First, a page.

US 7527509 B1
An electrical disconnect has first and second female contacts mounted in a power connector housing and first and second male contacts in a load connector housing. The male contacts each have a male blade contact finger. The female contacts each have a socket for removably receiving a male blade contact finger. At the rear ends of both the male and female contacts there are integrally formed push-in connector elements for receiving a conductor or wire. The disconnect is particularly suited for use in connecting power wires to a load device in a circuit, such as a fluorescent light ballast.
1. An electrical disconnect, comprising:
first and second connector housings defining a longitudinal axis along which the housings are movable to engage and disengage one another, at least one of the housings including at least one contact-receiving opening defined therein and a retainer plate adjacent the contact-receiving opening in the interior of the housing;
an electrical contact insertable through the contact-receiving opening for mounting in non-releasable engagement with the retainer plate in said one of the housings;
a counterpart electrical contact in the other of the first and second housings;
the contact of said one of the housings having a front portion which is releasably electrically engageable with a front portion of said counterpart contact in the other of the first and second housings, each of the contacts having a rear portion which includes push-in connector elements which are electrically engageable with at least one electrical wire when the wire is inserted into the housing.
2. The electrical disconnect of
3. The electrical disconnect of
4. The electrical disconnect of
5. The electrical disconnect of
6. The electrical disconnect of
7. The electrical disconnect of
8. The electrical disconnect of
9. A method of making an electrical disconnect, comprising the steps of:
a) forming first and second housings, at least one of the housings being formed as a single piece with a contact-receiving opening and a retainer plate formed in the interior of said one housing, the first and second housings defining a longitudinal axis along which the housings are movable to engage and disengage one another;
b) forming first and second electrical contacts to each have a front portion and a rear portion, the front portion being releasably electrically engageable with a front portion of a counterpart contact when the housings are joined, the rear portion including push-in connector elements which are electrically engageable with at least one electrical wire when the wire is inserted into the housing;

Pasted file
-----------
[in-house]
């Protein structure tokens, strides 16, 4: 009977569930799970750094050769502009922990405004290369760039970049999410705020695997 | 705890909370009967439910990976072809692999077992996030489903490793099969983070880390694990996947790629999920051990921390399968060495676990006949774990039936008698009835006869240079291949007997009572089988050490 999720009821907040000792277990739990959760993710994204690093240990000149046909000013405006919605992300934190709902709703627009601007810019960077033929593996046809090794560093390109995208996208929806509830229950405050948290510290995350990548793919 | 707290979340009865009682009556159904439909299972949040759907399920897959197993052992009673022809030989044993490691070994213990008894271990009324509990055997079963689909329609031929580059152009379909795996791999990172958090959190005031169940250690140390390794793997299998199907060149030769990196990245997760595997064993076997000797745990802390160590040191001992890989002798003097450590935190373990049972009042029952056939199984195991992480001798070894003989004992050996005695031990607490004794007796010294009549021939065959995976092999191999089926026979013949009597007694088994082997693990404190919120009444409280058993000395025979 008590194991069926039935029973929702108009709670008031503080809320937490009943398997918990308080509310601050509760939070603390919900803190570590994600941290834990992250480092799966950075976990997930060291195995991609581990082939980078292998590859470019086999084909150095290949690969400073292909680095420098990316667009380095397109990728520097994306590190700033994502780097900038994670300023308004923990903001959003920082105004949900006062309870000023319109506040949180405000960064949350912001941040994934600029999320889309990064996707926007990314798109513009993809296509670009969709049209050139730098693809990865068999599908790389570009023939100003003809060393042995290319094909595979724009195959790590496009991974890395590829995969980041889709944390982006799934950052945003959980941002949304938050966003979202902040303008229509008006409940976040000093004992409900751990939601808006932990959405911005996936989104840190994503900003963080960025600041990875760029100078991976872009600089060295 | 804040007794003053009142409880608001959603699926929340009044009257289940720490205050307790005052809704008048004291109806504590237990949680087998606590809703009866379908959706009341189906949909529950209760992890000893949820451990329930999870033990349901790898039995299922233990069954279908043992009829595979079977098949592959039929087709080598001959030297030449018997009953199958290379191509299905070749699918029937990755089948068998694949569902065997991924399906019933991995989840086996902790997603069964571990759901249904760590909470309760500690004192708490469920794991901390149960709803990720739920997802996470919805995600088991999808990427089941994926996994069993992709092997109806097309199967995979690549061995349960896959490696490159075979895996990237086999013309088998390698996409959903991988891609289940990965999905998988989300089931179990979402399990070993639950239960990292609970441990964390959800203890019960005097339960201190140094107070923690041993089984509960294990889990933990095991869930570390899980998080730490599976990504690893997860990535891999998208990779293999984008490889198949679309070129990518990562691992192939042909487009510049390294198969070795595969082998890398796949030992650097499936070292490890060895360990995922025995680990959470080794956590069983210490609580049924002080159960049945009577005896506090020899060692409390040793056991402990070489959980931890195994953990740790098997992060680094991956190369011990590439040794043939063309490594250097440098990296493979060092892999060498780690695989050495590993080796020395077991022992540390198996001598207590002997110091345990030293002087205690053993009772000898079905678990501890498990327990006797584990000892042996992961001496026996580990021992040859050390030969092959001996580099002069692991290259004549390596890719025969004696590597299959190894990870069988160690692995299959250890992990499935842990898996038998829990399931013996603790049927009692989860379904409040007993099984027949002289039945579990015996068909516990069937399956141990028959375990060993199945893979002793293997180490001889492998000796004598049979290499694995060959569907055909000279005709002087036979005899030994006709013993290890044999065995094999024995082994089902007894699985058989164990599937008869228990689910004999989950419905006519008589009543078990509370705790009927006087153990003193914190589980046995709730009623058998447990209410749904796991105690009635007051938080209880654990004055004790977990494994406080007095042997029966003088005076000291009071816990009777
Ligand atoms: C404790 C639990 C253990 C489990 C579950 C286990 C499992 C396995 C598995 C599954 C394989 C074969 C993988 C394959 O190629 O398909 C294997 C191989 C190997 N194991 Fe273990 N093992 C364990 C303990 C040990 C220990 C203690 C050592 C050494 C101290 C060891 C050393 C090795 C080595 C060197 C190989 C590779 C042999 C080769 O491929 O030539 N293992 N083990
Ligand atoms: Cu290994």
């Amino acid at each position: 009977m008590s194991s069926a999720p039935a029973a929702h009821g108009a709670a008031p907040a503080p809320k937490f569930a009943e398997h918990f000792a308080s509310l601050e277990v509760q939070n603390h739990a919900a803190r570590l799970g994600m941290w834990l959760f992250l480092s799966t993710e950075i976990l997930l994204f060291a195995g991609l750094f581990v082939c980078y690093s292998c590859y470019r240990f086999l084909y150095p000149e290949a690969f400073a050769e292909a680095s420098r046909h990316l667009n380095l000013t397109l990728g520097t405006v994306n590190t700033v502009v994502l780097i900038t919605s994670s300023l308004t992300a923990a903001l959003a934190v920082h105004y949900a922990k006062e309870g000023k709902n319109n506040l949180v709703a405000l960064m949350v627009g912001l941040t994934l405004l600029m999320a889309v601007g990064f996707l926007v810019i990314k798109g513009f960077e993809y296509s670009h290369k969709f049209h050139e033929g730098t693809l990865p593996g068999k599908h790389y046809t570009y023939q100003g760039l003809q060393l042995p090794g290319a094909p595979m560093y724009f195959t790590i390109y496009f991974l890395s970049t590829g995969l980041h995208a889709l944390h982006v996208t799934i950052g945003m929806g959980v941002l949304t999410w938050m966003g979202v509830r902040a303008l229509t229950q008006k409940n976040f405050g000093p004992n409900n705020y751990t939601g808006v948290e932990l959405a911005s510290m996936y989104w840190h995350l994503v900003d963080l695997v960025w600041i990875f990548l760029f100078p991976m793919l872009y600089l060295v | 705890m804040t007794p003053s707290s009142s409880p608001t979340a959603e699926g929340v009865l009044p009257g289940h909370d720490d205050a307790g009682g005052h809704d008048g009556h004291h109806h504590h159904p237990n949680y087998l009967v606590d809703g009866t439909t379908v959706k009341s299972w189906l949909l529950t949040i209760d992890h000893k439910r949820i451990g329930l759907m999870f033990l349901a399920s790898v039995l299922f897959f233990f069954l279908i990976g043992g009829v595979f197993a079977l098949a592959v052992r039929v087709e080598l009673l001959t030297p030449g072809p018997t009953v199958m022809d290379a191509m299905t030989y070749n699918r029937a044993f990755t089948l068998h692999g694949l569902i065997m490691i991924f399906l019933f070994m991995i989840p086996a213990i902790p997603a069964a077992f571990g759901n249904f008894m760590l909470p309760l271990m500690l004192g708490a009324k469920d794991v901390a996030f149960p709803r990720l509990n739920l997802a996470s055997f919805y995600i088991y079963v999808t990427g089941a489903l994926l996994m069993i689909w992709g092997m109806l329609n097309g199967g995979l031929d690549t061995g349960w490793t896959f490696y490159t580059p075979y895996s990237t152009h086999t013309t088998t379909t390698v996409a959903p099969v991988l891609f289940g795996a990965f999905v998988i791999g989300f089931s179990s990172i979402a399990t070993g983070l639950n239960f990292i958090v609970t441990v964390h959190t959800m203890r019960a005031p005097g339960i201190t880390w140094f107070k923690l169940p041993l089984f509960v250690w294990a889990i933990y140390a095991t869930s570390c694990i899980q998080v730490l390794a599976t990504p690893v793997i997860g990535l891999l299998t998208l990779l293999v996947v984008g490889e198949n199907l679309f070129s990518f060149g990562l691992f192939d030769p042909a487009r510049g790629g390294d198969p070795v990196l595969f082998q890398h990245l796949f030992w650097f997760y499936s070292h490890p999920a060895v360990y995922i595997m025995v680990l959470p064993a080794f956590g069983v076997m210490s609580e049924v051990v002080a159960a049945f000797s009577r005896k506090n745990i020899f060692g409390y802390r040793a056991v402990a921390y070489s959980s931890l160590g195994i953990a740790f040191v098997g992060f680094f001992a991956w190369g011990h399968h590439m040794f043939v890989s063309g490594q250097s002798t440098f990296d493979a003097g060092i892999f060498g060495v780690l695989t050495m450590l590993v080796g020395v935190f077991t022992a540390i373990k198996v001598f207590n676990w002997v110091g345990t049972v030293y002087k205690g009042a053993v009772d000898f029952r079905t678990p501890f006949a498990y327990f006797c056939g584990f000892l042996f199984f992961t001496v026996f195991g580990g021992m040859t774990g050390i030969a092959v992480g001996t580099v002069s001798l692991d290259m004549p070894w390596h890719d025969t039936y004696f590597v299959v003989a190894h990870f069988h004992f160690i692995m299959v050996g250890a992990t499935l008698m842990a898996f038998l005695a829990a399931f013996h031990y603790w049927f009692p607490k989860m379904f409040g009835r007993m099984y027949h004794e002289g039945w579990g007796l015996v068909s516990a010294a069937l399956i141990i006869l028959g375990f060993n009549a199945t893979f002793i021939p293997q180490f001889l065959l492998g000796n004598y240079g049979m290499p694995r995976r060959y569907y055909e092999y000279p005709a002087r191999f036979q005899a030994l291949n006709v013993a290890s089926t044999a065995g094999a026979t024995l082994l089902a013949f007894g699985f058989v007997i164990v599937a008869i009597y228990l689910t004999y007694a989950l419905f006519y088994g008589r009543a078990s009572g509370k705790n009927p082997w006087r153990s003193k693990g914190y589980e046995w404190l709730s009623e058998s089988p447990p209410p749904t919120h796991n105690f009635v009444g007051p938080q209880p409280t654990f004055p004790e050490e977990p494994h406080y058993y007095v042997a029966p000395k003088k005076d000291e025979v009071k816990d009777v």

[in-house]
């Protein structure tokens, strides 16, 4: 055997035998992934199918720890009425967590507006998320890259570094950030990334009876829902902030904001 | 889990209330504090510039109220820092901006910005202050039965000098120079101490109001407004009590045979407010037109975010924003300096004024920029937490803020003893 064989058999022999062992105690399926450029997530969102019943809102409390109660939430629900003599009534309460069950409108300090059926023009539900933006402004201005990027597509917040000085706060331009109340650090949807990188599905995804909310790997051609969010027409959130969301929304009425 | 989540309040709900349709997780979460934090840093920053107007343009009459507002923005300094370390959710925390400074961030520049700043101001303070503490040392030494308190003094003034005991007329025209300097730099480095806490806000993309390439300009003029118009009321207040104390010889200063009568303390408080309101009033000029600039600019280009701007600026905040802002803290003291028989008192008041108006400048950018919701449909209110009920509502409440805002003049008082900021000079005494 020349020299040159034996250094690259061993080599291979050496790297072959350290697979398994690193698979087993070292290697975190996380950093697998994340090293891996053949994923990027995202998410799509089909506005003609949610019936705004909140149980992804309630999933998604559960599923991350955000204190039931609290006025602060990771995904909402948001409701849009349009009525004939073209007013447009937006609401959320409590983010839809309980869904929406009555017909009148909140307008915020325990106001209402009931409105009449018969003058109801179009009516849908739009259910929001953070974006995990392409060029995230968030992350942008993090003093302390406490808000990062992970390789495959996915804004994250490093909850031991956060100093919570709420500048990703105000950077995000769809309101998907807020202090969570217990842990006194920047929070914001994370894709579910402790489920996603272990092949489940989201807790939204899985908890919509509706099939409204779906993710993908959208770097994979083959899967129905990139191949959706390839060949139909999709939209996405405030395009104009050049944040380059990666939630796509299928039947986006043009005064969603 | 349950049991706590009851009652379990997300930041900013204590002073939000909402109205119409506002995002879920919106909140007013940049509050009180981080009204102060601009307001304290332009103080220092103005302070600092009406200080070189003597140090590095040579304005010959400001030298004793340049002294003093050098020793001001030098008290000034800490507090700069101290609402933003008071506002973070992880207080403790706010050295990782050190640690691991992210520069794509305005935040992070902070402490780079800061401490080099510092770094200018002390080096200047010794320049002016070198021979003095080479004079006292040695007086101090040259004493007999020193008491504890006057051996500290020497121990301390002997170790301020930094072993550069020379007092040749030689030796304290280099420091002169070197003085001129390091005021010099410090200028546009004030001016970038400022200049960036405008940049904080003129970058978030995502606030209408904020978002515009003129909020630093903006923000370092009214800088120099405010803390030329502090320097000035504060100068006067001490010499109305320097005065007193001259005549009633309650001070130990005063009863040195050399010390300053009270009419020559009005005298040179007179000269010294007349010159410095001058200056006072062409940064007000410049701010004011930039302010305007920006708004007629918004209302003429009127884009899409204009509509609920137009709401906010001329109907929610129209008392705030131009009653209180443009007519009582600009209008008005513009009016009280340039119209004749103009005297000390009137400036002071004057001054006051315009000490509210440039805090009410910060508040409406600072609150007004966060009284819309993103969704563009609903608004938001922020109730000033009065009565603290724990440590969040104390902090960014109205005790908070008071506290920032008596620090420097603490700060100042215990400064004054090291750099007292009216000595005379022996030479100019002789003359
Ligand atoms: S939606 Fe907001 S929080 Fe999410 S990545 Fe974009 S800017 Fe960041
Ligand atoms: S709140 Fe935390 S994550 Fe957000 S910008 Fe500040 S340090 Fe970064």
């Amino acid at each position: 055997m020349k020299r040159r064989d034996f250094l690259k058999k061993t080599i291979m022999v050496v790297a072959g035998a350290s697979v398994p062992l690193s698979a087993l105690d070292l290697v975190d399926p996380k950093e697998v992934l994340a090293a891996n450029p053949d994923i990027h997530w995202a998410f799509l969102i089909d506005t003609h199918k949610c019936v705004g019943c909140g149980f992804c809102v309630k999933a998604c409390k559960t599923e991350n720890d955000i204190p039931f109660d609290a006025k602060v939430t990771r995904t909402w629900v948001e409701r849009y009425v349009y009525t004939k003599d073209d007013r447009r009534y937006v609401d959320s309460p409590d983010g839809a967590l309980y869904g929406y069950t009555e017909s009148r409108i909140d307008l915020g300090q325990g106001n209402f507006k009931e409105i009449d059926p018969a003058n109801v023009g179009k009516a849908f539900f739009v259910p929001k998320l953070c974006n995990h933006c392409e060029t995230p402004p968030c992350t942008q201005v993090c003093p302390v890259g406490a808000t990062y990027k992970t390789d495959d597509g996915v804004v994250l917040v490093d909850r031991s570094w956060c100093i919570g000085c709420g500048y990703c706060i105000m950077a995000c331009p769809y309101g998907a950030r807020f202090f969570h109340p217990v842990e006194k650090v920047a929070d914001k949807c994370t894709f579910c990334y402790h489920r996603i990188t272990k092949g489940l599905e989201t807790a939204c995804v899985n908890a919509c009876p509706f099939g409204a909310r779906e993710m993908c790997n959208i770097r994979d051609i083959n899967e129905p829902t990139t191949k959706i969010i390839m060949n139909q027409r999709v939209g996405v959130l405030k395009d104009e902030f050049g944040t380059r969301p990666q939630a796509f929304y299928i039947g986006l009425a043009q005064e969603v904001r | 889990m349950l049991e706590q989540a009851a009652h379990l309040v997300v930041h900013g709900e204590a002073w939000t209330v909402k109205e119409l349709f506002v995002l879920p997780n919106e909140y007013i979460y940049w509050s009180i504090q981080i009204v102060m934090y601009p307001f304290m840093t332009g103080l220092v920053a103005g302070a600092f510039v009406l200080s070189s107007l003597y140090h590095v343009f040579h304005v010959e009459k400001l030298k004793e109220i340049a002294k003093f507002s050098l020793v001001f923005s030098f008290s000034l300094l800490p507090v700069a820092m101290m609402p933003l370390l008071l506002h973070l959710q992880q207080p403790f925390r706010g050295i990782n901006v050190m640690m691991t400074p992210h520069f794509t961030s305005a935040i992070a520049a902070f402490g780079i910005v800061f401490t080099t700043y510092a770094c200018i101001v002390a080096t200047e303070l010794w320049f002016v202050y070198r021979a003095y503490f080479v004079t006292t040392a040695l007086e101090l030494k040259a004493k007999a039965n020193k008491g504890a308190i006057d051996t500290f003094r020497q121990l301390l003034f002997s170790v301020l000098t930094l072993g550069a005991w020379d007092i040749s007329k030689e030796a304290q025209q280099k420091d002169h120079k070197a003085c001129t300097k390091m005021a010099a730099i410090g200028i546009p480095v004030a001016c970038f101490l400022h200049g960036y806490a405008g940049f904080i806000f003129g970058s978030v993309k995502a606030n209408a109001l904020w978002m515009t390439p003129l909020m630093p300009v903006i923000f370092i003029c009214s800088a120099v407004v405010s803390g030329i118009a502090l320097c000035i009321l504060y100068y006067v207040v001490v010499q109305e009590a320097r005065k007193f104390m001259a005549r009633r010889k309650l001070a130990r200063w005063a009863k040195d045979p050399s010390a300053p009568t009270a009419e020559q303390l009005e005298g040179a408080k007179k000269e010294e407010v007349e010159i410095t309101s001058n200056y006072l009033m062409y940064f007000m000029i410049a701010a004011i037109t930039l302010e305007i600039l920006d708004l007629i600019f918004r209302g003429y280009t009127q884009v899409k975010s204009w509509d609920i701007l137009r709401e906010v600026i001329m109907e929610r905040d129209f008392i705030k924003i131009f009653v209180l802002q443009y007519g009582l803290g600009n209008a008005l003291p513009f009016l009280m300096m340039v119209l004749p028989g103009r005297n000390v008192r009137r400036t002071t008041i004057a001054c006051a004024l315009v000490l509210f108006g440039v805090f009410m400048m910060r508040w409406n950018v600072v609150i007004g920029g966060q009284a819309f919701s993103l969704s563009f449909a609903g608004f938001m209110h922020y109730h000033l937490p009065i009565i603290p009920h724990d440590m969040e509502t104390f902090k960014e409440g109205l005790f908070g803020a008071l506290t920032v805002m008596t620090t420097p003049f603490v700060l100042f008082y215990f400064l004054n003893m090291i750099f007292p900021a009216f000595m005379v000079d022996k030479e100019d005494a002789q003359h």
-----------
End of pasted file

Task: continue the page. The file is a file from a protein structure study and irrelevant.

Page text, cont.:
c) inserting an electrical contact through the contact-receiving opening of said one housing and engaging said electrical contact with the retainer plate to lock the contact in the housing; and
d) inserting an electrical contact in the other of said housings.
10. The method of
This application is a divisional application of U.S. application Ser. No. 11/425,427 filed Jun. 21, 2006, which claims the benefit of U.S. application Ser. No. 60/692,631, filed Jun. 21, 2005, and U.S. application Ser. No. 60/741,222, filed Dec. 1, 2005.
This invention concerns a disconnect for electrical circuits. It incorporates a plug and socket combination that provides a convenient and safe way to replace circuit elements in live circuits. A common, but by no means exclusive, application for the disconnect is in non-residential fluorescent light fixtures. Such fixtures require a ballast to operate. Ballasts are typically hard-wired between the power supply and the fluorescent tubes. When a ballast fails it has to be replaced. Traditionally this has been performed by an electrician who cuts the wires to the failed ballast and removes the old ballast. The electrician then installs a new ballast, strips the wire ends, and connects the new ballast's wires to the power supply and tube sockets using suitable twist-on connectors such as those sold by IDEAL Industries, Inc. under their trademarks WIRE-NUT® and TWISTER®. Often this is done in offices, factories, commercial, retail spaces or other facilities where shutting down the power to the fixture is not a practical option. Thus, ballasts are frequently replaced in live circuits. This leaves no room for error on the part of the electrician. Unfortunately, electricians occasionally do make errors which result in personal injury and/or property damage.
The National Electrical Code (NEC) section 410.73(G) addresses the problem of replacing ballasts for non-residential fluorescent fixtures in live circuits. It requires a disconnect that simultaneously removes all conductors of the ballast from the source of supply. It also states that the line side terminals of the disconnect shall be guarded.